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We make all of our alignments available in Stockholm format. You can download them here as raw, plain text files or as gzip-compressed files.

Representative proteomes UniProt
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You can also download a FASTA format file containing the full-length sequences for all sequences in the full alignment.

HMM logo

HMM logos is one way of visualising profile HMMs. Logos provide a quick overview of the properties of an HMM in a graphical form. You can see a more detailed description of HMM logos and find out how you can interpret them here. More...


This page displays the phylogenetic tree for this family's seed alignment. We use FastTree to calculate neighbour join trees with a local bootstrap based on 100 resamples (shown next to the tree nodes). FastTree calculates approximately-maximum-likelihood phylogenetic trees from our seed alignment.

Note: You can also download the data file for the tree.

Curation and family details

This section shows the detailed information about the Pfam family. You can see the definitions of many of the terms in this section in the glossary and a fuller explanation of the scoring system that we use in the scores section of the help pages.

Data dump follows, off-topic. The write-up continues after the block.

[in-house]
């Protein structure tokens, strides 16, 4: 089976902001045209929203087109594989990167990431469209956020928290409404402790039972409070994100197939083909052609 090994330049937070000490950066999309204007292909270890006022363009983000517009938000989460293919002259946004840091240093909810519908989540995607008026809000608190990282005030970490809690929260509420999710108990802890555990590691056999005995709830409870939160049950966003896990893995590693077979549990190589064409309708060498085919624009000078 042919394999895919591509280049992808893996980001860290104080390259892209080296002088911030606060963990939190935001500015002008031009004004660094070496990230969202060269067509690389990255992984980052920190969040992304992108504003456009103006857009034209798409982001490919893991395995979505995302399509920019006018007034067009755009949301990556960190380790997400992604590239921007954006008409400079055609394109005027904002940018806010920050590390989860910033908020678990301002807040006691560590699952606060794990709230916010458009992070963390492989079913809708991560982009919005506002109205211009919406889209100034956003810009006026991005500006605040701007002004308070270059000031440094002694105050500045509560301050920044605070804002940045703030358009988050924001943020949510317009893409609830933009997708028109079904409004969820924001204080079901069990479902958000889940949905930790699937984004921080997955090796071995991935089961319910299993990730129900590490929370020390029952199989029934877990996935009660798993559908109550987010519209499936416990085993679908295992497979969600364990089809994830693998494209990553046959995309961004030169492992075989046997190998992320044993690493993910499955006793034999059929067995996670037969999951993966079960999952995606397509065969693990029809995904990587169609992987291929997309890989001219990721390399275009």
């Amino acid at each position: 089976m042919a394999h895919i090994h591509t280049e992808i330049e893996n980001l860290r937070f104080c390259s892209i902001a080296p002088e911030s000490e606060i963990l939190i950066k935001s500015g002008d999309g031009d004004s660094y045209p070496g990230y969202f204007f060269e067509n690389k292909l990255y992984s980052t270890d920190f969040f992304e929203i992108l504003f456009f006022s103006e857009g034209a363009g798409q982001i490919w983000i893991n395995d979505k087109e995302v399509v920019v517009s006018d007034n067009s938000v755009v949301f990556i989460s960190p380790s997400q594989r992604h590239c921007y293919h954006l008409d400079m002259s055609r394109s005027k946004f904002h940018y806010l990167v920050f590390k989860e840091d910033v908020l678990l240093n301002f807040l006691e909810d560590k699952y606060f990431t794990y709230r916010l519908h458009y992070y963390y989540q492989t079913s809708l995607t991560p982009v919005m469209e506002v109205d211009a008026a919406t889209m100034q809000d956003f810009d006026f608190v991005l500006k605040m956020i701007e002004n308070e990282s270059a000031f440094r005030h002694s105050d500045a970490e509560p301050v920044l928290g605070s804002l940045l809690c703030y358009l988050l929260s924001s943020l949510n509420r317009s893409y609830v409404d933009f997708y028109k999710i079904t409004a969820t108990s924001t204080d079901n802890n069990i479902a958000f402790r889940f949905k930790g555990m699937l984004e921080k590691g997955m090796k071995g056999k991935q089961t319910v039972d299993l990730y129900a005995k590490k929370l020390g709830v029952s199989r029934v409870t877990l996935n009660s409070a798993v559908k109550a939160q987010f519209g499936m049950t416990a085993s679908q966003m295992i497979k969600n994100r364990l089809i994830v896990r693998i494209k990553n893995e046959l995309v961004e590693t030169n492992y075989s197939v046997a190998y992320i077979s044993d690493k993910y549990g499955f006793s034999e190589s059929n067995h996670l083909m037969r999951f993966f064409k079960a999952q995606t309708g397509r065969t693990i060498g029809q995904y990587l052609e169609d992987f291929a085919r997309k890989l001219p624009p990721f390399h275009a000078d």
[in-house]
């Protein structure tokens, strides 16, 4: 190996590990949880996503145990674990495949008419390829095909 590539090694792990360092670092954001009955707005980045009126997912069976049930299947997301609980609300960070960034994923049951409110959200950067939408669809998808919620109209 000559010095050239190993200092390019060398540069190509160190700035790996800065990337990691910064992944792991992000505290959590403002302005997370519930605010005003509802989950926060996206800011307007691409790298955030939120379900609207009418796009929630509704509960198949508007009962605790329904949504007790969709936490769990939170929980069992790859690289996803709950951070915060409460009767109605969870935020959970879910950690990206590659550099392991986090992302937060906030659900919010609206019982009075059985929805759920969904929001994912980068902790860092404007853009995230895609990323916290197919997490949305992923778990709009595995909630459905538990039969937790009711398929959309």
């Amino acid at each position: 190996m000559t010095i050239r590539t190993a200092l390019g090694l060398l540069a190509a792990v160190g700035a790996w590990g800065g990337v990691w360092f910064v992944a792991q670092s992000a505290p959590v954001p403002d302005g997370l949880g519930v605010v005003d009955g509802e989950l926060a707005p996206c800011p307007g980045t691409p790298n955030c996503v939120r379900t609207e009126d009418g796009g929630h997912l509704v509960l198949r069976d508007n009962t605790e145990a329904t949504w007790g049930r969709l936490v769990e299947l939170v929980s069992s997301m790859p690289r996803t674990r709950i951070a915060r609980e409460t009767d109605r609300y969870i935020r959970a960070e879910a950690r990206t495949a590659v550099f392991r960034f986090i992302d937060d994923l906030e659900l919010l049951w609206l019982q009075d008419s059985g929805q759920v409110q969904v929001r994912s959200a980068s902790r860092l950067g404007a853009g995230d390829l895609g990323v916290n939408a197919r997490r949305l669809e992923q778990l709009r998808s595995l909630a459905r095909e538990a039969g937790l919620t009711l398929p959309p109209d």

Curation View help on the curation process

Seed source: Pfam-B_928 (release 6.4)
Previous IDs: none
Type: Domain
Sequence Ontology: SO:0000417
Author: Griffiths-Jones SR , Bateman A
Number in seed: 355
Number in full: 10272
Average length of the domain: 112.70 aa
Average identity of full alignment: 37 %
Average coverage of the sequence by the domain: 3.10 %

HMM information View help on HMM parameters

HMM build commands:
build method: hmmbuild -o /dev/null HMM SEED